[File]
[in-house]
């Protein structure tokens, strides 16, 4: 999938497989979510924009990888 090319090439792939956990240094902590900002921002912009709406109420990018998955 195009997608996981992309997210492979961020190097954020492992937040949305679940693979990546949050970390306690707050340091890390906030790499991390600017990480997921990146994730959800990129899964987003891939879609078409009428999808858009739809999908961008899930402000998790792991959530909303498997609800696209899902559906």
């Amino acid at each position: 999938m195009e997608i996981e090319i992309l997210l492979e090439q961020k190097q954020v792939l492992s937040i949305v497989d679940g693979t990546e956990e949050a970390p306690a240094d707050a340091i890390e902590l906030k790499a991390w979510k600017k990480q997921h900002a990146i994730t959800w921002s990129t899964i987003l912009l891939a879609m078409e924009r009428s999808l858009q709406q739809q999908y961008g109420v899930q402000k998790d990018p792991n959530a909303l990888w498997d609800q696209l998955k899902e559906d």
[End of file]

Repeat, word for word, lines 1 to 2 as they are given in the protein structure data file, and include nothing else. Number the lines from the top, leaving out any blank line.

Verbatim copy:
[in-house]
């Protein structure tokens, strides 16, 4: 999938497989979510924009990888 090319090439792939956990240094902590900002921002912009709406109420990018998955 195009997608996981992309997210492979961020190097954020492992937040949305679940693979990546949050970390306690707050340091890390906030790499991390600017990480997921990146994730959800990129899964987003891939879609078409009428999808858009739809999908961008899930402000998790792991959530909303498997609800696209899902559906």